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Why China’s plan to reduce abortions sparked anger and fear

Women in China are right to be anxious about the state’s newest measures on abortion. Reproductive rights are tightly bound to national priorities, while women’s rights are increasingly under attack, argues MERICS analyst Valarie Tan.

It was a short and vague guideline, buried  in a wordy State Council document promising improvements to working and living conditions for women in China - “Reduce non-medically necessary abortions”. With no further details available at present, it is not clear what that guideline would mean exactly for the process of ending a pregnancy in China. The immediate response on China’s social media was, however, overwhelmingly critical. On Weibo, users lambasted the announcement, connecting it directly with state efforts to arrest China’s declining birthrates, and drawing the bleak implication that women will find it increasingly difficult to get an abortion from now on.

Those concerns stem from a deep distrust of local government officials authorized to surveil the women under their watch. Pressured to meet targets and bring down births under the draconian one-child policy, local family planning authorities in rural towns and villages were known to have hunted down thousands of pregnant women and coerced them into abortions and sterilizations against their will. In one city in Shandong, in northeast China, 7,000 people were sterilized over six months in 2005 according to civil-rights campaigners. Those who resisted were beaten and had their homes raided or even flattened.

There were also cases of officials extorting exorbitant fines from families for “illegal” births. Few, if any of these officials were ever taken to task for their actions. In 2012, two were fired and a handful of others were warned in Shaanxi province, but only after the brutal termination of a woman’s full-term seven-month pregnancy went viral online.

National priorities trump women’s rights

From the stringent one-child policy to the expanded three-child policy, women’s reproductive rights in China have been tightly bound to national priorities.
Today, the country faces a looming demographic crisis, with annual birth rates falling for four consecutive years. In 2020, there were just 12 million babies born – the lowest number since the Great Chinese Famine.

After China announced its three-child policy earlier this year, several cities have rolled out incentives to encourage women to have more babies. Families with two children or more will be given priority to rent subsidized flats in a district in Beijing. A county in Gansu has offered for couples who have two or more kids. A village in Guangdong will give cash handouts totaling USD 15,000 for each baby born after September.

Too many hurdles, too little support

It is true that China has one of the highest abortion rates in the world. But the reasons for these numbers reveal the lack of sex education and access to contraception. China’s National Health Commission confirmed in 2018 that a large majority of terminations were carried out on unwanted pregnancies in young single women who had inadequate knowledge of proper birth control and no access to effective contraceptives. The lack of a national relationship and sex education curriculum has also resulted in a poor understanding of consent amongst students in China.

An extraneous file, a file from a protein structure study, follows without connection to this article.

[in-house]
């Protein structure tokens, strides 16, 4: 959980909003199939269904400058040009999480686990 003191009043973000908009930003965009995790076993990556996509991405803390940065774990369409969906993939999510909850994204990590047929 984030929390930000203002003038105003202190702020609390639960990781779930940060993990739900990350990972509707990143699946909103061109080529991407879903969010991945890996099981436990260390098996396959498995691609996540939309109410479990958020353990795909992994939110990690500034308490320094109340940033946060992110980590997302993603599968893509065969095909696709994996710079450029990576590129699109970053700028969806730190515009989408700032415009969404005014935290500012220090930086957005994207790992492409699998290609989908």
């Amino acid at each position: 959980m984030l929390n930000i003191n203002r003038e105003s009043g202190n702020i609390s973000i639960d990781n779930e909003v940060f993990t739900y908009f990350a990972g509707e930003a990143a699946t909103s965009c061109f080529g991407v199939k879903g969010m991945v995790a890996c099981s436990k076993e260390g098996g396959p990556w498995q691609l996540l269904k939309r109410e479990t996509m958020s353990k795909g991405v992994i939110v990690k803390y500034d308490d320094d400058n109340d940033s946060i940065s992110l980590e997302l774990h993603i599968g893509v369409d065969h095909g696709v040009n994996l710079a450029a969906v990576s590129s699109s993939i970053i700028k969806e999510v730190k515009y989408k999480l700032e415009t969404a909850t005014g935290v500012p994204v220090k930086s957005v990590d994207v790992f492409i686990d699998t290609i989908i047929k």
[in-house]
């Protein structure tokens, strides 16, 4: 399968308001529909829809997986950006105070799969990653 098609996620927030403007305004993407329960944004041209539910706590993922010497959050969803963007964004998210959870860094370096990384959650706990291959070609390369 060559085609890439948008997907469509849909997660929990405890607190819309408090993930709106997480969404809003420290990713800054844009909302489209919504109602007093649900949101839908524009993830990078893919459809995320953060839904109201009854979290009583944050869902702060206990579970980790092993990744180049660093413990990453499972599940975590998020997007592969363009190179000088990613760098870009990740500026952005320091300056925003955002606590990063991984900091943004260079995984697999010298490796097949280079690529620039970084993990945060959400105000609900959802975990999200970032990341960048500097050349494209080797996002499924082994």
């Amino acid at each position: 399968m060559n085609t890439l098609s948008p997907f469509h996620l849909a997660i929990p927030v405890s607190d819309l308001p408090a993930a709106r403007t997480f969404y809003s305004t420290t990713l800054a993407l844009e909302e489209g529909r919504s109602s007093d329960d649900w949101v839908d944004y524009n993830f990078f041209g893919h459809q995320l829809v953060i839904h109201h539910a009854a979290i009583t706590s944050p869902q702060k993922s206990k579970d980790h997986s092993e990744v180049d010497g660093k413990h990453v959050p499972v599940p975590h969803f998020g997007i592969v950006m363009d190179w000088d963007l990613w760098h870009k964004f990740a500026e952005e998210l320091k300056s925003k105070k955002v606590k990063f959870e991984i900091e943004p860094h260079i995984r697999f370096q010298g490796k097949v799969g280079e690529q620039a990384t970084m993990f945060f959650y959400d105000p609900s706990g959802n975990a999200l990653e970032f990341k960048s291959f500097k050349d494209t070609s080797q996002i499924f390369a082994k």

It is also true that the guideline is not new. The state document from the previous two decades carried a similar directive. In the most recent document, the guideline is also accompanied by promises by the government to improve women’s access to contraceptives to prevent unplanned pregnancies. In general, such initiatives along with the ban on forced terminations and the reduction of repeated abortions are positive goals to set in the name of improving women’s healthcare in China.

But there is evidence to suggest that local governments might prioritize other goals. Since China abolished its one-child policy in 2016, at least one province has reportedly tightened its abortion rules. To terminate pregnancies after 14 weeks, women in Jiangxi province must prove that there are medical grounds for doing so, with certificates of diagnosis from three different doctors.

While the measures are also aimed at preventing gender-selective abortions, they nevertheless add to the bureaucratic burden. Restricted from legitimate means, those desperate may be forced to resort to black market abortion clinics, where the methods are unauthorized and dangerous.

Women’s rights are deteriorating

Looking at the wider context of women’s rights in China, it is clear that these fears are justified. Recent developments indicate that institutional support continues to be lacking for women in China who are victims of sexism and sexual harassment in the workplace. Two high-profile sexual harassment cases were discharged and dismissed by the authorities for lack of evidence from the victims. A #metoo activist and journalist, Sophia Huang, was reported missing and then later confirmed to be detained by police on unspecified charges. Last year, China mandated a 30-day cooling-off period for couples seeking a divorce.

Should nudges such as baby bonuses, housing subsidies or extended maternity leave fail to reverse the country’s declining birthrate, there are good reasons to worry about how this vaguely worded guideline could be interpreted. At worst, should family planning officers come under pressure to meet hard policy targets, it could well be abused by local authorities to resort to drastic measures like restricting women’s access to abortions.